Refrigerators consume about 8% of the electric power used in American average homes, and environmental temperature conditioning adds 44%. Most of these use electricity to generate the power required to operate refrigeration compressors, but some use burning gas to obtain the energy to operate the refrigeration cycle. There are about one hundred thousand portable refrigerators in use in the world which use kerosene for their power source. They are mainly used for vaccine storage in remote places without reliable electricity. These flame powered refrigeration systems could be adapted to become solar powered refrigeration systems if the heated elements were exposed to concentrated beams of sunlight. A search of the internet didn’t come up with a permanent installation such as would be appropriate for a residential home or even an industrial setting, but here at Greening the machine blog is a great site for saving energy. The Tasman energy guy has some personal experience with various refrigerator systems, and preferred the battery operated system powered by solar cells. Here the LPG Refrigeration Indonesia has several refrigerators based on gas which might be adaptable to solar use.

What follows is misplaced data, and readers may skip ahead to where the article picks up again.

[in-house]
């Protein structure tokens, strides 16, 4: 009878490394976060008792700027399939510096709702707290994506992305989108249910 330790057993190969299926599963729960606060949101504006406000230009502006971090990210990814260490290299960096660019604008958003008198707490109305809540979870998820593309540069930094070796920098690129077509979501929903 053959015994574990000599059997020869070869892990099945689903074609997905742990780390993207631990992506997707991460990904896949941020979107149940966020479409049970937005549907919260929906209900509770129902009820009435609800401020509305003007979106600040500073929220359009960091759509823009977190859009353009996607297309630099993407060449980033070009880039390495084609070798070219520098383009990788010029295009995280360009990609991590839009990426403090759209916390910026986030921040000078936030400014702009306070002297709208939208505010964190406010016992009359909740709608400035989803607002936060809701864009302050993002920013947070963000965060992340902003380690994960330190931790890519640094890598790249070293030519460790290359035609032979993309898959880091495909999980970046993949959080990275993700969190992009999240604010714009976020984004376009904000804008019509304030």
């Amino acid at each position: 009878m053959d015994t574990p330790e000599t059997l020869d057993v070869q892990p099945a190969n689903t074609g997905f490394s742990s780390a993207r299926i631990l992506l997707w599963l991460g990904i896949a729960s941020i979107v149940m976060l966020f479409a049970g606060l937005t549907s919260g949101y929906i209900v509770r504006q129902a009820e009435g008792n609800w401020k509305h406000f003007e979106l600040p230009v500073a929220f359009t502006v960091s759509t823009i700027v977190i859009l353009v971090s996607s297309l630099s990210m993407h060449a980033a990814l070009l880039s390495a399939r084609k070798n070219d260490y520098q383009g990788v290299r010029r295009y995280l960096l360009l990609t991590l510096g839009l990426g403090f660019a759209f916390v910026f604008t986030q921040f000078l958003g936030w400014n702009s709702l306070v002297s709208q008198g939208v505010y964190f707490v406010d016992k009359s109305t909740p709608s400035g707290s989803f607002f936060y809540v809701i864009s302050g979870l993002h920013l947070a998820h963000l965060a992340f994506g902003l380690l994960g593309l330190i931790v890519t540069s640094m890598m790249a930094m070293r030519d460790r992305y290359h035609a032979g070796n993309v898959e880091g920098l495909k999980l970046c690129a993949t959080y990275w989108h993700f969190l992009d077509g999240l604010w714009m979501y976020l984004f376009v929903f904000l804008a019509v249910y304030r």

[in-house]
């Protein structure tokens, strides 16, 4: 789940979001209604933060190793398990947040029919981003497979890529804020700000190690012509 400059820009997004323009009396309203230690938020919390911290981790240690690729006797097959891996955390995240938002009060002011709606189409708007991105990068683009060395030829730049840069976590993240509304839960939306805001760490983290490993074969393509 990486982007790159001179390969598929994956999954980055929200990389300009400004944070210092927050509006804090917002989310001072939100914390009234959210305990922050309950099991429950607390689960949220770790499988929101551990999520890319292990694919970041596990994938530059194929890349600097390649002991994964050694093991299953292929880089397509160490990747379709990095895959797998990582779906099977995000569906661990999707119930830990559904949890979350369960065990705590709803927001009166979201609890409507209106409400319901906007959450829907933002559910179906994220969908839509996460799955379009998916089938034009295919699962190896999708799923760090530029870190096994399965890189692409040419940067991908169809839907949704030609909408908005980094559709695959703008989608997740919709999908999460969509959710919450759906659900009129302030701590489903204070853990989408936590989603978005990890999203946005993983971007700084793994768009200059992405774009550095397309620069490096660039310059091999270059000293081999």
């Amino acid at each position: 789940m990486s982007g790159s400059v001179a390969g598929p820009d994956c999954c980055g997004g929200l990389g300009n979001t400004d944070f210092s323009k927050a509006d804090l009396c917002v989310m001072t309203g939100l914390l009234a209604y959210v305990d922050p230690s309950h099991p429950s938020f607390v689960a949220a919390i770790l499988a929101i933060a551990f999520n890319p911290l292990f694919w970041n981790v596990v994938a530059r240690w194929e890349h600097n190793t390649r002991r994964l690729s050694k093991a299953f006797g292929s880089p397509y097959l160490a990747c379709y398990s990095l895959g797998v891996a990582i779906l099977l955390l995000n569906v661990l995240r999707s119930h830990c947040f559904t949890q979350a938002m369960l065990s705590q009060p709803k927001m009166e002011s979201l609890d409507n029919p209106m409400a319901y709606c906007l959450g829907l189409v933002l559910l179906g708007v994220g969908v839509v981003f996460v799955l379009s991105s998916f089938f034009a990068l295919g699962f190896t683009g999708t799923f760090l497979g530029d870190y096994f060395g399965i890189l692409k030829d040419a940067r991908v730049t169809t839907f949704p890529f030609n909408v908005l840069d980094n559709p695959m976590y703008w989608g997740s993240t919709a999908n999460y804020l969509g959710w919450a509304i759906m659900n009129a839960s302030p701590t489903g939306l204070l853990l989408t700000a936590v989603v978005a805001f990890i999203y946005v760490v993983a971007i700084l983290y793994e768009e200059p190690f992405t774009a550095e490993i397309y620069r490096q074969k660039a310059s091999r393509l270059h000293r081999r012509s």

A gas refrigerator diagram.
The diagram above is of the Hop-Hallstrom gas refrigerator designed in the 1920s and sold by Electrolux, and discussed at greater length at Earth Garden. To convert this to a solar powered system would only require a solar concentrator, such as a reflector, to concentrate the sun’s radiant energy upon the part labeled Generator-Boiler. This adaptation could be ideally accomplished by exposing the generator-boiler located on the back of the refrigerator to the outside of the sun exposed side of the house and piping through the wall to a fully insulated compartment opening to the inside of the house. A larger system of this type could be used for air-conditioning the entire house.
Comparing the Dometic and Norcold Cooling Units
The vertical pipe on the right in the photographs of these two refrigerator systems is the generator-boiler, and in this photograph they seem to be discussing the electrical option of heating the working material within it. As it is possible to use either burning gas or electricity to heat the material it would also be reasonable to use solar heat for that purpose. That would be easy enough to do if the columns were designed in such a way that a solar heatable surface were presented to the suns concentrated rays.